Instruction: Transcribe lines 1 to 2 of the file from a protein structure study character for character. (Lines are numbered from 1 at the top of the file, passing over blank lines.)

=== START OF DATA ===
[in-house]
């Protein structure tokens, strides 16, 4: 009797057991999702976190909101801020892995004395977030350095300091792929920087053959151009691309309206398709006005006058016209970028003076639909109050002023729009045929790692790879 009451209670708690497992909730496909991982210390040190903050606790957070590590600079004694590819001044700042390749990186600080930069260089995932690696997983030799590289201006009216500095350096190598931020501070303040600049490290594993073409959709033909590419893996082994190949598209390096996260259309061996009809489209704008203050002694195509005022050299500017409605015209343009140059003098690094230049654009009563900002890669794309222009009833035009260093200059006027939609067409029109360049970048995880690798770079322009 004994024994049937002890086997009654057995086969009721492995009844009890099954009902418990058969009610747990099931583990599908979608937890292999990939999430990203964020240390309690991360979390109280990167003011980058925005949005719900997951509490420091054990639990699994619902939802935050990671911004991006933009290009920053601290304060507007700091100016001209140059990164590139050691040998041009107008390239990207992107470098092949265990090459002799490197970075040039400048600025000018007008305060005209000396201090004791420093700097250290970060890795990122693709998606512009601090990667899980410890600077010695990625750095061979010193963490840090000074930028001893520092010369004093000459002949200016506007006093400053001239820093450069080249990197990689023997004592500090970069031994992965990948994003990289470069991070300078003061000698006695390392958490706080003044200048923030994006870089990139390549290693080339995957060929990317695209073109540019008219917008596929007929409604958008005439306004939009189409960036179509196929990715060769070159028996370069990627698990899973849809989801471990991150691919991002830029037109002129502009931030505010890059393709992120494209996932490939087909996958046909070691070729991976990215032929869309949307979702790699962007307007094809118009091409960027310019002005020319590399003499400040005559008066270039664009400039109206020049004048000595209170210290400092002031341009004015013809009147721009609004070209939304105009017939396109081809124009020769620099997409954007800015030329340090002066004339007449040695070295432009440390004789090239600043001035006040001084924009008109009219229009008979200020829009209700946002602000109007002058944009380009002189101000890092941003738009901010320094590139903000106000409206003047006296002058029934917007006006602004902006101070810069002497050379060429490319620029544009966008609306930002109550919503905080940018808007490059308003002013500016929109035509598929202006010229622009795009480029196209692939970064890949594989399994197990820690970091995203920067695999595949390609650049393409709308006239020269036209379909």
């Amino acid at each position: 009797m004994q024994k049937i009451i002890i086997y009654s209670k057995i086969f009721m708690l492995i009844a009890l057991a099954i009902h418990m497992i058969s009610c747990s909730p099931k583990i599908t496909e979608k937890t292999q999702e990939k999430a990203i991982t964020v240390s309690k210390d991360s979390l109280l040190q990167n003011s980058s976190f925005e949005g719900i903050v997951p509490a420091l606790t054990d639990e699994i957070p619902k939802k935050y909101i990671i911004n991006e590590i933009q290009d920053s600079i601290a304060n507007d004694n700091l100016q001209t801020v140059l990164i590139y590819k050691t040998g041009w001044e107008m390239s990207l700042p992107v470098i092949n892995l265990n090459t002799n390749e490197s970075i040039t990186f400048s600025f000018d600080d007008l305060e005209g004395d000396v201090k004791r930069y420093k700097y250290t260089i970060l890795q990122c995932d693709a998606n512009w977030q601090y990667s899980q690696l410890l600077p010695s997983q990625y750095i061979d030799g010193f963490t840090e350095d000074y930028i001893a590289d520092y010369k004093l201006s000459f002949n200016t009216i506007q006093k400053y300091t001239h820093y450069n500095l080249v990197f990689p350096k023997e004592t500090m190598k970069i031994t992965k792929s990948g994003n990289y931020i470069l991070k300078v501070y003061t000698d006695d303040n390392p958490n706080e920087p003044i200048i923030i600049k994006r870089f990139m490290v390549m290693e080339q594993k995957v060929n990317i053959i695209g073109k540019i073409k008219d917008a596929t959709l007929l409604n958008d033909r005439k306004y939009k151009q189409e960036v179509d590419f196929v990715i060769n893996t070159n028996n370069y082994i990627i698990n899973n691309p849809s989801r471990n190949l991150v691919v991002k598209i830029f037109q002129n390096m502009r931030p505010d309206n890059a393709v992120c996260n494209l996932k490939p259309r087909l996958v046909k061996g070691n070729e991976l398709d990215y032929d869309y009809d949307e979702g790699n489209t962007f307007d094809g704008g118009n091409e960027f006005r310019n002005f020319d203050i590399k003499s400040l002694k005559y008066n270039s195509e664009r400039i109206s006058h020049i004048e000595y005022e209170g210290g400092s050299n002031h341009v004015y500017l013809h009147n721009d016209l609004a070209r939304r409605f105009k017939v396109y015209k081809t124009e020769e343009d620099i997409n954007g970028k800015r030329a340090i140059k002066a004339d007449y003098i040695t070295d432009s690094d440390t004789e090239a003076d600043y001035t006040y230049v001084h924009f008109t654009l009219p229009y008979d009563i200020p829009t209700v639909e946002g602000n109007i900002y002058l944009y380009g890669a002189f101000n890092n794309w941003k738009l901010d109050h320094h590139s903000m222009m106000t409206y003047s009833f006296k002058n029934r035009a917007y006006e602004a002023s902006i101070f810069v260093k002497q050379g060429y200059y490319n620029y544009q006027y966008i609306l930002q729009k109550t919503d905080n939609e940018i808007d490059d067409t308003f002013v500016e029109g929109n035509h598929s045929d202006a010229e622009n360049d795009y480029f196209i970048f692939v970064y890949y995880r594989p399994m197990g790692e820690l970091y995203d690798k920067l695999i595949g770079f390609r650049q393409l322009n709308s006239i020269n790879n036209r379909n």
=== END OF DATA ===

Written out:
[in-house]
């Protein structure tokens, strides 16, 4: 009797057991999702976190909101801020892995004395977030350095300091792929920087053959151009691309309206398709006005006058016209970028003076639909109050002023729009045929790692790879 009451209670708690497992909730496909991982210390040190903050606790957070590590600079004694590819001044700042390749990186600080930069260089995932690696997983030799590289201006009216500095350096190598931020501070303040600049490290594993073409959709033909590419893996082994190949598209390096996260259309061996009809489209704008203050002694195509005022050299500017409605015209343009140059003098690094230049654009009563900002890669794309222009009833035009260093200059006027939609067409029109360049970048995880690798770079322009 004994024994049937002890086997009654057995086969009721492995009844009890099954009902418990058969009610747990099931583990599908979608937890292999990939999430990203964020240390309690991360979390109280990167003011980058925005949005719900997951509490420091054990639990699994619902939802935050990671911004991006933009290009920053601290304060507007700091100016001209140059990164590139050691040998041009107008390239990207992107470098092949265990090459002799490197970075040039400048600025000018007008305060005209000396201090004791420093700097250290970060890795990122693709998606512009601090990667899980410890600077010695990625750095061979010193963490840090000074930028001893520092010369004093000459002949200016506007006093400053001239820093450069080249990197990689023997004592500090970069031994992965990948994003990289470069991070300078003061000698006695390392958490706080003044200048923030994006870089990139390549290693080339995957060929990317695209073109540019008219917008596929007929409604958008005439306004939009189409960036179509196929990715060769070159028996370069990627698990899973849809989801471990991150691919991002830029037109002129502009931030505010890059393709992120494209996932490939087909996958046909070691070729991976990215032929869309949307979702790699962007307007094809118009091409960027310019002005020319590399003499400040005559008066270039664009400039109206020049004048000595209170210290400092002031341009004015013809009147721009609004070209939304105009017939396109081809124009020769620099997409954007800015030329340090002066004339007449040695070295432009440390004789090239600043001035006040001084924009008109009219229009008979200020829009209700946002602000109007002058944009380009002189101000890092941003738009901010320094590139903000106000409206003047006296002058029934917007006006602004902006101070810069002497050379060429490319620029544009966008609306930002109550919503905080940018808007490059308003002013500016929109035509598929202006010229622009795009480029196209692939970064890949594989399994197990820690970091995203920067695999595949390609650049393409709308006239020269036209379909």